Nina moved from Russia to London thirteen years ago and began a successful career in the finance industry. However, she never felt that she was truly living out her passions — finding ways to bring healthcare to the public. Looking around her, Nina saw that healthcare needed to be personalized but also affordable, giving everyone the chance to be the healthiest versions of themselves. Realizing that she had to make a leap of faith from finance into health sciences, she started her first company, Wellcode Life, a B2C health and wellness company that examines the personal health needs of an individual, with a large focus being put on their genetics. Wellcode analyses a person’s genetic makeup, using that science to determine exactly what the person needs to achieve their health goals — whether it’s to lose weight, or to tackle hereditary diseases potentially coming their way. And while Wellcode opened a door for Nina in regard to health and wellness tech, she also felt that something was missing; maybe genetics wasn’t the only path to be explored when it came to personal health. Lifestyle, family history, personal history, and current health status were all things Nina realised played a role in an individual’s health plan. Out of this came Avenna, Nina’s second company, being the B2B perspective of her personalized healthcare vision. Avenna focuses on precision medicine, specifically preventative healthcare for chronic diseases, and works closely not only with individuals seeking personalised wellness systems, but also with healthcare professionals seeking additional in-depth, customisable healthcare tools for their patients. Nina believes that the current healthcare model needs to be changed and that she is just a part of the disruption that is sure to be coming — and it will shake things up for the better. Through Avenna, she envisions a world where people can take charge of their own health and together, with the community of people trying to enact change, can reshape the national healthcare system. Find out more at https://avenna.com/.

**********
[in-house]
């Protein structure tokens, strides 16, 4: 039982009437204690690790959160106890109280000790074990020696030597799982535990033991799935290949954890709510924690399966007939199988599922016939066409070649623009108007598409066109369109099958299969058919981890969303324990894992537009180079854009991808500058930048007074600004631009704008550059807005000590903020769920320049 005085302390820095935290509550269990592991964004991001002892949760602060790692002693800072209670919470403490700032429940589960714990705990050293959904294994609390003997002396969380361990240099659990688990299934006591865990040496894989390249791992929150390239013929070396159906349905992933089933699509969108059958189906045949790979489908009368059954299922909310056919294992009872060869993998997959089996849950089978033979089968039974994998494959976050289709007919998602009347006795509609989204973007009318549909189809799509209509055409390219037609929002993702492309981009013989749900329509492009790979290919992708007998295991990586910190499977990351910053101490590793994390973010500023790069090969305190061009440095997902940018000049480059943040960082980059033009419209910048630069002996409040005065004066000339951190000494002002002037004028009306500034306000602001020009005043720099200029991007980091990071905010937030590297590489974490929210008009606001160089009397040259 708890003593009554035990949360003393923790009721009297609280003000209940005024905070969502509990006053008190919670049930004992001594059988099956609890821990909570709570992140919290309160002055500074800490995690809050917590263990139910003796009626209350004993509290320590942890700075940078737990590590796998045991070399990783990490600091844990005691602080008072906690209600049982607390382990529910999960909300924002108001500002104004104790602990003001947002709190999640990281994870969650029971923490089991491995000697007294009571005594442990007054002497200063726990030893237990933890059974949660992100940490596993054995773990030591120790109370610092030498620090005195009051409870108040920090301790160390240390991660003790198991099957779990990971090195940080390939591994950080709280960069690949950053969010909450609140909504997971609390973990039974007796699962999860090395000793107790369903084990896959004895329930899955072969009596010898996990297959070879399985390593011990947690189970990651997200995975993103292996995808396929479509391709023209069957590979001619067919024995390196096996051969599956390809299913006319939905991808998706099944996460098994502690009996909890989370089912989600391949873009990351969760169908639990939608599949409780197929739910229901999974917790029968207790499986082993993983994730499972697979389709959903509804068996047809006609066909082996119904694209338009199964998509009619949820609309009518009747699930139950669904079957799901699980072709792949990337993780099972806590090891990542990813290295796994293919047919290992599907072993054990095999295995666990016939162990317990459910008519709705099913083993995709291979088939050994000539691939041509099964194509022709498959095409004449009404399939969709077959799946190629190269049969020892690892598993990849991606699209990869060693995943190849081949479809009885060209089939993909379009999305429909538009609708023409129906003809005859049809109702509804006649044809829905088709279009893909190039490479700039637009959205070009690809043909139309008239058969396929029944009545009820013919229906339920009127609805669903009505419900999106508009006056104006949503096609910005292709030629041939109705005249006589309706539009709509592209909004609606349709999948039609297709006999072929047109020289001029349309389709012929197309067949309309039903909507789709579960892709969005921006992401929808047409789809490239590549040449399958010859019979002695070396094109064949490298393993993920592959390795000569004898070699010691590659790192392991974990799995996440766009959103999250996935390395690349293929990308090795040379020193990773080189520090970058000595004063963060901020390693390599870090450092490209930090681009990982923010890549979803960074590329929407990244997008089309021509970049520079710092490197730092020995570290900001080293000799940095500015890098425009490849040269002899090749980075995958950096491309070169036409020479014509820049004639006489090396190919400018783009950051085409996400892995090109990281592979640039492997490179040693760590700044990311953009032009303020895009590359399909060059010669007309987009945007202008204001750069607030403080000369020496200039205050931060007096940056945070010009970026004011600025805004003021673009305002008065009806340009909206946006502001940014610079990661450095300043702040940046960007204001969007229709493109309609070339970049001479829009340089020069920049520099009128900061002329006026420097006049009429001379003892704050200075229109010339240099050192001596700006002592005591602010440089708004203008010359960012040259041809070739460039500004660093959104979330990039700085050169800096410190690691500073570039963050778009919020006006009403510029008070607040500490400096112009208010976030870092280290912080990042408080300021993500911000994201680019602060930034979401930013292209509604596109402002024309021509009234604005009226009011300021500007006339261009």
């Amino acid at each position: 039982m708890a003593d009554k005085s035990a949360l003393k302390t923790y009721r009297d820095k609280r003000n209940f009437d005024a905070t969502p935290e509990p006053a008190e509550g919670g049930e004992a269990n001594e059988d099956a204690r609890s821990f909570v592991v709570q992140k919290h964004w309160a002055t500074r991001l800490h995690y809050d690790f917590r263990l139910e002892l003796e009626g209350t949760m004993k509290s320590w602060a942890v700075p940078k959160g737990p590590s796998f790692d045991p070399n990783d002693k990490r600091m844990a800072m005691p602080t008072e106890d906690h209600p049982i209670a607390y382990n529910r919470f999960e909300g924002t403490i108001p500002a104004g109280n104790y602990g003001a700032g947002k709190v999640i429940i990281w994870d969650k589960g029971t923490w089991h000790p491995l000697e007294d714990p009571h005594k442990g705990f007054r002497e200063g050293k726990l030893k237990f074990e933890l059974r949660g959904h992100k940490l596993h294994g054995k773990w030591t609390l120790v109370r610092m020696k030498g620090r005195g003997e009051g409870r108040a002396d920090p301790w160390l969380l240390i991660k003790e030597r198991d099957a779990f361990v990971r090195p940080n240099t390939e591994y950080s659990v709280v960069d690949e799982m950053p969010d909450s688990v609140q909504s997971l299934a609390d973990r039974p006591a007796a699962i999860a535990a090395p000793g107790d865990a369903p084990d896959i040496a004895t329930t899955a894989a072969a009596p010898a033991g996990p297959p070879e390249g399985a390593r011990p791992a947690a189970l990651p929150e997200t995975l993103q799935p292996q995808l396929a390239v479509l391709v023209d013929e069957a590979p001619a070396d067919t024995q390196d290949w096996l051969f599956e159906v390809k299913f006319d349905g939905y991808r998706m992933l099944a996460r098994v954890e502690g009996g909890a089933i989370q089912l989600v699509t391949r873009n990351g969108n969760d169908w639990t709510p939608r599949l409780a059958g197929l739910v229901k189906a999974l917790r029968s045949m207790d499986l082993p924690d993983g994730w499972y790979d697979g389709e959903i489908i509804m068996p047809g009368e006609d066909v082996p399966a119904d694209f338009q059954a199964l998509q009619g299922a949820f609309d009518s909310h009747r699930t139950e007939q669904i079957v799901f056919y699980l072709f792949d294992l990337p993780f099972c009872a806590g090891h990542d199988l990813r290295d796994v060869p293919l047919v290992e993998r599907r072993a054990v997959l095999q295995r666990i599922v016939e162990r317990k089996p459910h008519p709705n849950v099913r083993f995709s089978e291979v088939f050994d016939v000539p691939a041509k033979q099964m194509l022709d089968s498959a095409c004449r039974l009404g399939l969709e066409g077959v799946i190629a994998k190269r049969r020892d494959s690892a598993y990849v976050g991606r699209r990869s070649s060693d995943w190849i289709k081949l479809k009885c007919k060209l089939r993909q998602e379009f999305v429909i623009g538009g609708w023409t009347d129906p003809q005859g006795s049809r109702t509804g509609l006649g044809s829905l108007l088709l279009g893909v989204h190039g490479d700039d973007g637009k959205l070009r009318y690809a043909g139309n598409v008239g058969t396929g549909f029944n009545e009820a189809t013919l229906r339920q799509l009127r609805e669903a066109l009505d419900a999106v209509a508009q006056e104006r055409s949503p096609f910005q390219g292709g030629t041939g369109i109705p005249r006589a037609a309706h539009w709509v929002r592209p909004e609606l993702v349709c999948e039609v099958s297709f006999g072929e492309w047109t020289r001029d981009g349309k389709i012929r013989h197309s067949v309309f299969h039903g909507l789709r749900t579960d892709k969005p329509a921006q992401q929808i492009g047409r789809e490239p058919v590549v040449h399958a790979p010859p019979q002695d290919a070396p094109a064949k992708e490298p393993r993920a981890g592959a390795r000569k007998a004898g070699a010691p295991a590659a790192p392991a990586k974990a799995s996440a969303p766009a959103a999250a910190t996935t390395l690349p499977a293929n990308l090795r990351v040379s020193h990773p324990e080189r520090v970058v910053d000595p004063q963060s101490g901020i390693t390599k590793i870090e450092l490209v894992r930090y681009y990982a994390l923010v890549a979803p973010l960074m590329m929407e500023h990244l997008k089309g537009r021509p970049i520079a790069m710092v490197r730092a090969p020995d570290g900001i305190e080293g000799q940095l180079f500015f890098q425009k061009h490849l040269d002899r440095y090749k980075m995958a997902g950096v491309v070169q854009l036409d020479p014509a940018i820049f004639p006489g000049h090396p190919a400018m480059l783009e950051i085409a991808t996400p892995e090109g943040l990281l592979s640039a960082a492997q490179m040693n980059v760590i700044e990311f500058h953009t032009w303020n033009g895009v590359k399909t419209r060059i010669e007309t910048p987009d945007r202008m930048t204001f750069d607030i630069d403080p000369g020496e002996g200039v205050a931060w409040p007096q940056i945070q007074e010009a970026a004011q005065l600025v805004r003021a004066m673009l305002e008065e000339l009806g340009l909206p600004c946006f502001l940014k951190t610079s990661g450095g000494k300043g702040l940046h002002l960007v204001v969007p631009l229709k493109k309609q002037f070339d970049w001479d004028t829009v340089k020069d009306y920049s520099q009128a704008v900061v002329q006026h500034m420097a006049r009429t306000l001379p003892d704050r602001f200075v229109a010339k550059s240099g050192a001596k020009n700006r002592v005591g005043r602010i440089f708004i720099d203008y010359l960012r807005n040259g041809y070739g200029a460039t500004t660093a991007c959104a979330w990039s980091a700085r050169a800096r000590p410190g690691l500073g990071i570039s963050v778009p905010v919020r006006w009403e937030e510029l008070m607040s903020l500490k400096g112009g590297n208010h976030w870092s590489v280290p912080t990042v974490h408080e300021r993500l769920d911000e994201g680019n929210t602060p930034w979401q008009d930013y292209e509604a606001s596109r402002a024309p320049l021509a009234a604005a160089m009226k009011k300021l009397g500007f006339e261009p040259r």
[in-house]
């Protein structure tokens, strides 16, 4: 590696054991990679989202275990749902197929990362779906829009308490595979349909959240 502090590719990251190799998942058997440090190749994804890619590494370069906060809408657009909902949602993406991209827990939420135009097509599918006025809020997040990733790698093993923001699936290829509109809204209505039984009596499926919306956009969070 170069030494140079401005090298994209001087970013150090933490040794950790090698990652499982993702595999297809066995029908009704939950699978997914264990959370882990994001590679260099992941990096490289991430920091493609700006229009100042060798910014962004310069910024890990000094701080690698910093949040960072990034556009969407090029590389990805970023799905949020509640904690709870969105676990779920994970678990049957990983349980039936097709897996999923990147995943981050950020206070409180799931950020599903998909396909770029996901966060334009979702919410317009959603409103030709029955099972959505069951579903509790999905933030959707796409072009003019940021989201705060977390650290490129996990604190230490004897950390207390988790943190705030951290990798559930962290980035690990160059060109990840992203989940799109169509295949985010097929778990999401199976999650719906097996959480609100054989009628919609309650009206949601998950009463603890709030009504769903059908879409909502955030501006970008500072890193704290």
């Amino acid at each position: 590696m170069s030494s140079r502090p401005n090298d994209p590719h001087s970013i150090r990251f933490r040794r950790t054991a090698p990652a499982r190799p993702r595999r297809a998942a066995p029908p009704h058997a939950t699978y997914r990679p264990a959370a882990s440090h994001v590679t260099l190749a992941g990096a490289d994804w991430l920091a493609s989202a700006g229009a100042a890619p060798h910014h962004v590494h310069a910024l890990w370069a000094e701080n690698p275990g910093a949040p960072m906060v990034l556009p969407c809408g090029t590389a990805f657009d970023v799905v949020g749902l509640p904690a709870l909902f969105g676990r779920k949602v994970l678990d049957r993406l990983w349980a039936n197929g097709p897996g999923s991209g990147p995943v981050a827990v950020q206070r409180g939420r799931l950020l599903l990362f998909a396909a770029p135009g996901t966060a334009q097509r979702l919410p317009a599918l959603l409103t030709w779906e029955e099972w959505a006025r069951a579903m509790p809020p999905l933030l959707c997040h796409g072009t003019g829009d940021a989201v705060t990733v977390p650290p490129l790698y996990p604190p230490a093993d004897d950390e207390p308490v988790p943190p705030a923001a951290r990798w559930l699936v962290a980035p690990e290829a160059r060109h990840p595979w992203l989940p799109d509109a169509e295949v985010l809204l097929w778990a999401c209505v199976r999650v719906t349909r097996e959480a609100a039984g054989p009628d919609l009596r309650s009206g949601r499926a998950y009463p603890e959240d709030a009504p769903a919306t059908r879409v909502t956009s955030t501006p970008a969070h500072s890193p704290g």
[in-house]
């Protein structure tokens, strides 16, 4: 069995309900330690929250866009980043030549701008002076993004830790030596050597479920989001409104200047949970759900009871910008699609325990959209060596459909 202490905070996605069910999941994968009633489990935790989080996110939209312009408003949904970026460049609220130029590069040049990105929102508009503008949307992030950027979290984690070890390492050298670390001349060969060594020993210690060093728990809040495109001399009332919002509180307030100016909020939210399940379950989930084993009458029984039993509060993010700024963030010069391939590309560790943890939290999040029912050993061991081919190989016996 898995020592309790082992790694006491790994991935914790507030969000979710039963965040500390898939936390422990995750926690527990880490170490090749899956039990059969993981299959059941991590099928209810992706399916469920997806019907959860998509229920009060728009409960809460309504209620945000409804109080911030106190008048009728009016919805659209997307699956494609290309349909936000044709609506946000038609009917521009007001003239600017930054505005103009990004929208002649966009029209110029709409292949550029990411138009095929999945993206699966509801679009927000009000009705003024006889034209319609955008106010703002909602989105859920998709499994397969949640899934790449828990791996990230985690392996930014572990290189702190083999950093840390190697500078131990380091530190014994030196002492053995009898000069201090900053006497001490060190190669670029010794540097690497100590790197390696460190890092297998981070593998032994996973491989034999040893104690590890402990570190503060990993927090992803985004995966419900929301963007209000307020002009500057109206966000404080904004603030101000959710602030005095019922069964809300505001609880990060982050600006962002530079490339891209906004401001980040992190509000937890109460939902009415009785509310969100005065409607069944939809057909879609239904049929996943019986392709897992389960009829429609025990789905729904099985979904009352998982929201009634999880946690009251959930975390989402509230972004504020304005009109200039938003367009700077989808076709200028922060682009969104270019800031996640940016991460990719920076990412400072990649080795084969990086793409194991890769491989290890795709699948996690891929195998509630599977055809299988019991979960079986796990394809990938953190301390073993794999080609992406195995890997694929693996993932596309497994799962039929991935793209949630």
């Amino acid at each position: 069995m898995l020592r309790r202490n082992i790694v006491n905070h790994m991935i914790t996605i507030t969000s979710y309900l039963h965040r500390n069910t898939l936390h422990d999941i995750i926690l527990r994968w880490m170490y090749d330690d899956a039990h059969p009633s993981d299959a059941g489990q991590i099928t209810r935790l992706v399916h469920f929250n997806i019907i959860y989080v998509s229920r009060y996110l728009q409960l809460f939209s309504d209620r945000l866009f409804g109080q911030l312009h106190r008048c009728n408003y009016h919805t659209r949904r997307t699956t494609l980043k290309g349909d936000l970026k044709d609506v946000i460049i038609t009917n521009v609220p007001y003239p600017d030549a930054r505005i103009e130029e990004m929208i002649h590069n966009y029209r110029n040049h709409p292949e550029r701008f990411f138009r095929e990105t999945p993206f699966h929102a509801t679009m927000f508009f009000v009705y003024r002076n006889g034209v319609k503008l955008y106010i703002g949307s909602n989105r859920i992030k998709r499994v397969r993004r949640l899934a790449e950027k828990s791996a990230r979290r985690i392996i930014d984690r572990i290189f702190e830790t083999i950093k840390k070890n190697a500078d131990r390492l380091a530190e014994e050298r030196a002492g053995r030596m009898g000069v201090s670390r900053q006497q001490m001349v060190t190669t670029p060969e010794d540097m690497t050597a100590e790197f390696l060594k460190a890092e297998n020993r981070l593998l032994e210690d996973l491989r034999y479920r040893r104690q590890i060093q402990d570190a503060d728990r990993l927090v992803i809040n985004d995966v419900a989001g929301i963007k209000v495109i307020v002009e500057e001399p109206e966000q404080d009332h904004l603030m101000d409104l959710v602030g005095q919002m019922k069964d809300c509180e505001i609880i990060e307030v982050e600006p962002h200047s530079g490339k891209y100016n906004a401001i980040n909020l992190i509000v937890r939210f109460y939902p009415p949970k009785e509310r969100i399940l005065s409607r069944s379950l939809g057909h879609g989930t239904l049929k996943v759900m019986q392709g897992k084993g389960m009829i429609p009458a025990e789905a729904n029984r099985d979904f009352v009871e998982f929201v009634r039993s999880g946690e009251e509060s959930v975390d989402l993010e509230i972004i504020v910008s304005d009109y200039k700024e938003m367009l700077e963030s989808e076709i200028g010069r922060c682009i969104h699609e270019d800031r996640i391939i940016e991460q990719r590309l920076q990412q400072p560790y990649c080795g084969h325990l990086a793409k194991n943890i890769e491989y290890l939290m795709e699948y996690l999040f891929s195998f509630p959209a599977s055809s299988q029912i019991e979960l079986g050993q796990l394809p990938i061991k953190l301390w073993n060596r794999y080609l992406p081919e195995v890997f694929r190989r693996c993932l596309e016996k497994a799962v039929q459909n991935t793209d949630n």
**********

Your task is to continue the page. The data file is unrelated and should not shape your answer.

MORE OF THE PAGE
On problems solved...